Case study: 'No one is doing anything about it'
THE neon light above the Village Grill flickers on and off, announcing to an empty street and the odd passing car that the restaurant is open.
When local publican and councillor Danny Healy-Rae was growing up, his hometown of Kilgarvan, Co Kerry, boasted two restaurants, six pubs, three butchers' shops, four hardware stores, a post office, and a creamery among the 26 thriving local businesses.
Today, there's just three pubs and two shops, one of which incorporates the post office. The garda station closed last year.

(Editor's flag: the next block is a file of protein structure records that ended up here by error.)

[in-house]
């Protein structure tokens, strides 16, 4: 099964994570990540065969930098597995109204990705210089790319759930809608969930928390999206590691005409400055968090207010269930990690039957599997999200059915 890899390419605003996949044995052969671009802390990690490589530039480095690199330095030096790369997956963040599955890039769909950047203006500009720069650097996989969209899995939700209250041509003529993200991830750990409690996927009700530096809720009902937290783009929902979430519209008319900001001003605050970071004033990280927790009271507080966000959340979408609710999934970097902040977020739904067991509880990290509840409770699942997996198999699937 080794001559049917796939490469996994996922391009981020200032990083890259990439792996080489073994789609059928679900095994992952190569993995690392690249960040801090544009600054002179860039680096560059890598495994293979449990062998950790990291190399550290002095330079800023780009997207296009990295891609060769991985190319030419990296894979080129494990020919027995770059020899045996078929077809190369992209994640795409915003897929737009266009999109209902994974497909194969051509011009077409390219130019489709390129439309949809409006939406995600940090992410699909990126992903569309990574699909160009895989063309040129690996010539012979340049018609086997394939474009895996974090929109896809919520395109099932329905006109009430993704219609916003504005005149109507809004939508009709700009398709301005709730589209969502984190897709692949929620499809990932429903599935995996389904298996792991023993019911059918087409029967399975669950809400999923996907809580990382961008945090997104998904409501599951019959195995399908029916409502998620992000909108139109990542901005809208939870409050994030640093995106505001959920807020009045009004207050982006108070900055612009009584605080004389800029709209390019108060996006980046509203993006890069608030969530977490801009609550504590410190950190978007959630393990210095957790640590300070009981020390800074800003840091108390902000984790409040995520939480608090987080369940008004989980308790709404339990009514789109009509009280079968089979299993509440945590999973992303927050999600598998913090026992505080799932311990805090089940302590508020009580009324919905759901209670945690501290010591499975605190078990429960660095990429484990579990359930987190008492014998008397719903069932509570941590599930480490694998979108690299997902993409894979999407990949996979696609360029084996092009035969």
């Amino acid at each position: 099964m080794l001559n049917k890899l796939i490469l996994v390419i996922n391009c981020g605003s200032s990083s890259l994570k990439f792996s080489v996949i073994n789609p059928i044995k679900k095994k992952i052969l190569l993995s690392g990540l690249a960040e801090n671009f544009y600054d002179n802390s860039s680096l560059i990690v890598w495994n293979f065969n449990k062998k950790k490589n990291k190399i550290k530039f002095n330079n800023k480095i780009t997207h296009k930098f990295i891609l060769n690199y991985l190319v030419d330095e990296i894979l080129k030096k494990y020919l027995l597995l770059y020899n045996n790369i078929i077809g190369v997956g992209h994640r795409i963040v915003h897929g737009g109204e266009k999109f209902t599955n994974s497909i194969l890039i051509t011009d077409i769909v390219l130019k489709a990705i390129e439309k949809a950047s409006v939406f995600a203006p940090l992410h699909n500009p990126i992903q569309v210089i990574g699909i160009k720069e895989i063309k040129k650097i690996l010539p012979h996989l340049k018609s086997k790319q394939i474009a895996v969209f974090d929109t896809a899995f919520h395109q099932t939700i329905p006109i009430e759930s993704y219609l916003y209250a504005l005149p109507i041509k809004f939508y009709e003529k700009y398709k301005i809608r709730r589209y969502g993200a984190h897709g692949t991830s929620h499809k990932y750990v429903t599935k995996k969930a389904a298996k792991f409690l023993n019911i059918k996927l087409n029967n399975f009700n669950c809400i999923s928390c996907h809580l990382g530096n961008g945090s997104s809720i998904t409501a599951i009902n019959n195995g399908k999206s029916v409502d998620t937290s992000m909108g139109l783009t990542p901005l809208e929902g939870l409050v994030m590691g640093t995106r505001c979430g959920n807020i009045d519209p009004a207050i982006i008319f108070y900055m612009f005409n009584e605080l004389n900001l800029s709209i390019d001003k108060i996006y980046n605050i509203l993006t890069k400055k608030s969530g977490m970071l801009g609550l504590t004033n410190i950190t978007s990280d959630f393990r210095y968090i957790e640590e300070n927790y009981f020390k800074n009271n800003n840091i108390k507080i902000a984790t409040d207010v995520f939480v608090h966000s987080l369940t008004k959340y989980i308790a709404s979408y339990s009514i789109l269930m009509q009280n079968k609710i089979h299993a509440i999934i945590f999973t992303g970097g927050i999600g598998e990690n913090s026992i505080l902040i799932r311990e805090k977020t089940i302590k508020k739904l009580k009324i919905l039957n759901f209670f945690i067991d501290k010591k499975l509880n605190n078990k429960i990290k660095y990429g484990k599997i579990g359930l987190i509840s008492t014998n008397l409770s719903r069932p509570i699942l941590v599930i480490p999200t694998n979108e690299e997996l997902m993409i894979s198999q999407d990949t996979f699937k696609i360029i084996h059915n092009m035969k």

Mr Healy-Rae says the village is hardly recognisable from the place where he grew up in the 1970s.
"Except for the street lights the whole place is in darkness at night and there's nothing going on."
The politician courted controversy last year after proposing a permit system for rural dwellers allowing them to drink and drive.
He tabled the motion at Kerry County Council after attending the funeral of a local man, the third to have committed suicide in the area over a short period of time.
He puts the death down to rural isolation, noting that every second house in the wider parish has lost a family member to emigration, and in some rural areas like Rossacroo, Crohane and Curraglass, he has counted 16 vacant houses, with another 20 in Shandrum.
"Nobody is shouting stop," he says. "We're losing our culture and no one is doing anything about it."